The 2019 Toyota RAV4 may well be the best compact mainstream SUV overall without being best in any one category other than predicted reliability and predicted hybrid reliability. The Mazda CX-5 is better at handling and providing a class-above cockpit. The Subaru Forester has been (in the past, at least) a more capable light-duty off-roader and snow-country vehicle. The Honda CR-V and the Kia Sportage/Hyundai Tucson are desirable all-around vehicles; the CR-V in the past has been seen as sportier than the RAV4 until now. Nissan Rogue is one of the price leaders and offers ProPilot Assist semi-autonomous driving.
In the past, the RAV4 gave you appliance-like reliability and good fuel economy. Toyota stepped up the game with generation five: a sportier feel, much-improved interior, better ride and handling, onboard telematics, and the safety suite. If you want performance, there’s no turbo-four, but the hybrid’s electric motor does the same thing and you’ll likely top 40 mpg on the highway.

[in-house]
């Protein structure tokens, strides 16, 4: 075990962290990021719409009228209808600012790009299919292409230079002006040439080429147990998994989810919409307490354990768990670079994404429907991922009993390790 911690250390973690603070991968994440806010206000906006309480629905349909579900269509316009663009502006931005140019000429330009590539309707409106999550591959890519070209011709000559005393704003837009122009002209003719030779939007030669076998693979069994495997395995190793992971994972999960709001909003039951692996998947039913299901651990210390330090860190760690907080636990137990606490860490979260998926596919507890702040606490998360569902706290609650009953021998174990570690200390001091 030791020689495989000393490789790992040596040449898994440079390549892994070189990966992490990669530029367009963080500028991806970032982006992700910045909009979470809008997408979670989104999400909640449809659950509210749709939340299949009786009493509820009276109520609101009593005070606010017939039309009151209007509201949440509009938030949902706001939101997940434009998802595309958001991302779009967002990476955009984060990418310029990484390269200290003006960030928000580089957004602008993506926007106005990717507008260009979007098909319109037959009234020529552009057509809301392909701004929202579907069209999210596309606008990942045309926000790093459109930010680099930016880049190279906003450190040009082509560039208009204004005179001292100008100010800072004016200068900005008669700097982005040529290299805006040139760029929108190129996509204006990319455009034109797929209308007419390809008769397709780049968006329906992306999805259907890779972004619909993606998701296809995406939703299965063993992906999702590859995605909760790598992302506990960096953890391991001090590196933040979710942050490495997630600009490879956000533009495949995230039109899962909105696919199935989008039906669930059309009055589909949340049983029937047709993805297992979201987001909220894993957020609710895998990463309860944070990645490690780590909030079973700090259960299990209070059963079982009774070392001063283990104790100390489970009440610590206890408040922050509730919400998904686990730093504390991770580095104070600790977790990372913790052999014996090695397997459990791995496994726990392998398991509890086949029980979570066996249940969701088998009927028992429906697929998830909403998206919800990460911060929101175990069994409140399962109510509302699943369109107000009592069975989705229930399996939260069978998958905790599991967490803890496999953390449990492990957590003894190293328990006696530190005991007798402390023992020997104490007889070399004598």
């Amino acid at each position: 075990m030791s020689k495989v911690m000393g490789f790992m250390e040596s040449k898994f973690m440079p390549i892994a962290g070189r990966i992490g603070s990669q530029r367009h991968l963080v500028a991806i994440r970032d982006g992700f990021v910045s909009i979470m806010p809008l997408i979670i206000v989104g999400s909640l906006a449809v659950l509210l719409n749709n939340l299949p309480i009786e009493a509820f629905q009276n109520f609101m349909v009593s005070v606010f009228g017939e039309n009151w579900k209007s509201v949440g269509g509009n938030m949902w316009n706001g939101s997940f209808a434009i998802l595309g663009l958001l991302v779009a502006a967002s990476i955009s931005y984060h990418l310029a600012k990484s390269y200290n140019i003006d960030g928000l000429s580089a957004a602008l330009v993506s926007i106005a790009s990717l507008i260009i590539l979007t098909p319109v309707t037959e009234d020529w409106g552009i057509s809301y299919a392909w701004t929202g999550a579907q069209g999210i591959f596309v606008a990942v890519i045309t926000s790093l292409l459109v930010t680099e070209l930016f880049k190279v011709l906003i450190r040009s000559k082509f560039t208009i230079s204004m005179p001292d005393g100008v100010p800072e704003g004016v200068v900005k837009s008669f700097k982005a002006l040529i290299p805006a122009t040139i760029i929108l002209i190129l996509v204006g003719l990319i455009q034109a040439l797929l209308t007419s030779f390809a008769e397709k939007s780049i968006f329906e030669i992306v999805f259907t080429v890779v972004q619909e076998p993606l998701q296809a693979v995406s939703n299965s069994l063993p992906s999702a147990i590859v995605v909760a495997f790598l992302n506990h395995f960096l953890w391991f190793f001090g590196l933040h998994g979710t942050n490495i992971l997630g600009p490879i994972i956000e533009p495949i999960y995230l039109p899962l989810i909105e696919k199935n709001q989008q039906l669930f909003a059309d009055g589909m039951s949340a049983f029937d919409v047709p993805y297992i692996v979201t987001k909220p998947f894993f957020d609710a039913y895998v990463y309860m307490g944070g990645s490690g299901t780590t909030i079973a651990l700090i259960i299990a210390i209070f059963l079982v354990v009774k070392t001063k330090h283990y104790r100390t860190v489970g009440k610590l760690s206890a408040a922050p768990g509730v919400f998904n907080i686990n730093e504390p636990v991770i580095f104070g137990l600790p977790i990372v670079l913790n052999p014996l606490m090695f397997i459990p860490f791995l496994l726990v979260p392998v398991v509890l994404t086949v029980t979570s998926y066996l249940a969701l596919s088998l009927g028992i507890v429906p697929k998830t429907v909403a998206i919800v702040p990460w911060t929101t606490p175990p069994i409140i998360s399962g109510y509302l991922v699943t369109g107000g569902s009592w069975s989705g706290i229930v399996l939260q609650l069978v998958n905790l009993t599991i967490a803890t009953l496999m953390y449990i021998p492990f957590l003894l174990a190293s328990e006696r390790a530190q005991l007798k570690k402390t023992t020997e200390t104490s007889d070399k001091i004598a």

If you’re comparison shopping in the compact SUV market, the RAV4 is a must-drive. Which one? If you’re a bargain-hunter and look at the entry LE, make sure you get one with the $590 blind spot detection option; every other trim line has it standard. But you probably should start with the XLE for $1,800 more. The RAV4 Adventure is a reasonable off-roader — here, off-roading doesn’t mean rock-crawling — that competes with the Subaru Forester and Jeep Cherokee (as well as the less-regarded Jeep Compass). Among US-flagged automakers, the Ford Escape and Chevrolet Equinox/GMC Terrain are worth looking at. If you’re looking at a performance RAV4, that would be the XSE.
Toyota was the pioneer in the compact SUV market 22 years ago, back in 1996. It took 10 years to hit 100,000 sales per year, eight more to get to 200,000, and just five more (to 2017) to double sales to almost 408,000 last year. Now, the RAV4 is poised to be the first vehicle in a long time to sell more than 500,000 units a year, other than the Ford F-150, Chevrolet Suburban, and (formerly Dodge) RAM pickups. The RAV4 is riding the wave from sedans to crossovers/SUVs, downsizing from large to medium, and even more so from medium (usually a sedan) to compact.